In my recent post on Thankful Villages I mentioned the relationship between the law, World War One and popular culture. In fact the entry of the United Kingdom to World War One on 4 August 1914 presaged a number of legal responses. In particular, four days after the War began the Defence of the Realm Act 1914 received its Royal Assent. The original Act was very short and was amended a number of times during the War, including twice before 1914 was out. Indeed, the first amendment came barely two weeks after its commencement with the Defence of the Realm Act (No 2) 1914 and a series of other legislative provisions followed in its wake.
The powers conferred were wide ranging, the poster below, to be displayed at train stations across the land, illustrates the breadth of coverage here.
|Source: National Archive|
Powers afforded to the Government included taking possession of land, requiring the removal of persons and property from specified areas and various controlling measures, including increased stop and search powers that all seem consistent with a state being at war. Some more seemingly bizarre powers included the need for a permit to keep homing pigeons and the outlawing of whistling, although these two had their specific rationales as to how they aided the war effort.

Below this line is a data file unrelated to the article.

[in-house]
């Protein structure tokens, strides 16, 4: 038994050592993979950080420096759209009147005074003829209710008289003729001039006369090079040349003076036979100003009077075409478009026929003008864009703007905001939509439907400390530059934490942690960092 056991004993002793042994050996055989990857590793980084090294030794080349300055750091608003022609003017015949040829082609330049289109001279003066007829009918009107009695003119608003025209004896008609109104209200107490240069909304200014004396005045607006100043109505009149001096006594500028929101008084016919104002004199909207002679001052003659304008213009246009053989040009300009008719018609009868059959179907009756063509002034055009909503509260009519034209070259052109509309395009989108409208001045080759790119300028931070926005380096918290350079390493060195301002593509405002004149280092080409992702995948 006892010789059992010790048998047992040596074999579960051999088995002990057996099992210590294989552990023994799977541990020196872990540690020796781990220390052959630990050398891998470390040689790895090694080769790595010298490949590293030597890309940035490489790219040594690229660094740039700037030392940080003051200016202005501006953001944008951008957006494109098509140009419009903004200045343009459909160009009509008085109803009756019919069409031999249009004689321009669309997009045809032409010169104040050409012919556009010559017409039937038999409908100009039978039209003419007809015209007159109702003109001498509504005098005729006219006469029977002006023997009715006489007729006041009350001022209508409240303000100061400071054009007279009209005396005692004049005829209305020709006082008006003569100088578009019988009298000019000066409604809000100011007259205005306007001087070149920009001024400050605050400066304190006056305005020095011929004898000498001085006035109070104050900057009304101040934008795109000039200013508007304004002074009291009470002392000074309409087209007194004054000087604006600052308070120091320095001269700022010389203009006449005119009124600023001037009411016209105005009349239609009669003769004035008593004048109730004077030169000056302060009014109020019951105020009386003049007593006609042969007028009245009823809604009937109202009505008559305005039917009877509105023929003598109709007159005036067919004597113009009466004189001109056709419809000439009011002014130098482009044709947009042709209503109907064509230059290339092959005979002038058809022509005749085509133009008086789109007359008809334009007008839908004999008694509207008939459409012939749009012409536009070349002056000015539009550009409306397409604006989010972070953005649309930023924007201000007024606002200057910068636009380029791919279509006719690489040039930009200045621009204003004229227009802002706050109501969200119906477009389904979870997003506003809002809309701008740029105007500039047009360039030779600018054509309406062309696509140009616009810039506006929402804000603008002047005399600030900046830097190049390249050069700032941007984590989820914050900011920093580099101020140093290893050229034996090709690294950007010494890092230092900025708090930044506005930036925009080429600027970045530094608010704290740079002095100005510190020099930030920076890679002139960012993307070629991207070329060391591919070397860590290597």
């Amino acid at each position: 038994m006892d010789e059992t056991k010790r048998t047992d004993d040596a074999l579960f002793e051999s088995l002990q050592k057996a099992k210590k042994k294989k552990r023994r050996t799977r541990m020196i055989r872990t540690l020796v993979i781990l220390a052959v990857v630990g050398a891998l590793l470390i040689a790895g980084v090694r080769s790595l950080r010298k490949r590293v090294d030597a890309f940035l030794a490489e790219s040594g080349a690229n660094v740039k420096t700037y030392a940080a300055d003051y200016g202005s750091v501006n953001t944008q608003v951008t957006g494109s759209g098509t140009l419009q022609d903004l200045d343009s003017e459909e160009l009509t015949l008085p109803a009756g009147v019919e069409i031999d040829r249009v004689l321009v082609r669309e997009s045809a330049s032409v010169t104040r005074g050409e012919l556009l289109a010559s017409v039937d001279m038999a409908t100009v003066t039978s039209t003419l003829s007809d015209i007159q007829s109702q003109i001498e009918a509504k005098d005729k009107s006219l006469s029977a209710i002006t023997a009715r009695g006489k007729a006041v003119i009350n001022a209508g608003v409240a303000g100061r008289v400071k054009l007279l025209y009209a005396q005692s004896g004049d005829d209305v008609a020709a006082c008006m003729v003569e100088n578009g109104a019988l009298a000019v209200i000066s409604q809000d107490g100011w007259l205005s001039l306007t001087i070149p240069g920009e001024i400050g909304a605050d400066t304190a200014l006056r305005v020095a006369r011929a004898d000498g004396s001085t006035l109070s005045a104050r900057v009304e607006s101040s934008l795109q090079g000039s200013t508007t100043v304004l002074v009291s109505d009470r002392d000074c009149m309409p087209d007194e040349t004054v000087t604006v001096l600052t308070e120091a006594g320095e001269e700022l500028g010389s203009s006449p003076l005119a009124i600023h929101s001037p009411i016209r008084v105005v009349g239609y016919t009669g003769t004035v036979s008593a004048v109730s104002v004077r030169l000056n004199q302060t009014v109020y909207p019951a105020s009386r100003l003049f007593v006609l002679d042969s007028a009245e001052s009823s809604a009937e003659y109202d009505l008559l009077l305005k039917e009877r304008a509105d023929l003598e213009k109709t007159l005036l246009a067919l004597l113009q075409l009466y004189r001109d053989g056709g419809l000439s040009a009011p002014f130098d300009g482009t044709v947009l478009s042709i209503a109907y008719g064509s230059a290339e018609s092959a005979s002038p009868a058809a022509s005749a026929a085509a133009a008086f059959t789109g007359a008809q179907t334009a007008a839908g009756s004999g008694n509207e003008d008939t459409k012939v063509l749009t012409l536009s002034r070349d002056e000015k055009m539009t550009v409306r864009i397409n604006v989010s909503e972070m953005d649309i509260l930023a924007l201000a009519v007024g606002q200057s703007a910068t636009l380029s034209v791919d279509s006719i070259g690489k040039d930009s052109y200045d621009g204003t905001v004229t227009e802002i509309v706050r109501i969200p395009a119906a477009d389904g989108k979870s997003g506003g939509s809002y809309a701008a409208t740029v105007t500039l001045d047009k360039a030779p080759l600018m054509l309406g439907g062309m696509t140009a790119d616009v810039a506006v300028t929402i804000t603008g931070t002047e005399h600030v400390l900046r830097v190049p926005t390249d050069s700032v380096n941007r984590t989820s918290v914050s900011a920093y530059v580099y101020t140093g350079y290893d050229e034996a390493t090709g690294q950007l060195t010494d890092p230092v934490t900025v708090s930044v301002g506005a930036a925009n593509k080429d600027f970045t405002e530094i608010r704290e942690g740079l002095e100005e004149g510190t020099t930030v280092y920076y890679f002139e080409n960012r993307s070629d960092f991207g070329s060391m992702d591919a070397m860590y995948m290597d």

In terms of the intersection of the law with popular culture, a marked effect can be seen during the War. I will post again about some of these specific issues, but they include concerns around alcohol and censorship, but we also see the impact on areas such as sport, spiritualism and even intellectual property too. As I say I’ll blog about these in due course, perhaps with some guest blogs from members of the Law School who have an interest in these areas. We also hope to develop this in a number of ways via the activities of the Centre of Law Society and Popular Culture and details will appear of these here in due course.
Finally I mentioned previously about the role of the University of Westminster in terms of World War One. In 1914 we were known as the Regent Street Polytechnic, and our involvement was multi faceted, playing important roles both on and off the battlefield. On the Western Front members of the Poly were fighting for King and Country as members of the Polytechnic’s own Territorial Force regiment. At home the Poly played a vital role in recruiting, training, accommodating and rehabilitating soldiers, and fundraising in an endeavour to help the war effort and the aftermath. More details can be found via the online exhibition The Polytechnic and World War One, written by staff in our excellent Archives, and well worth a read. For my next post I will look at the legal regulation of alcohol in World War One, any any other suggestions are most welcome.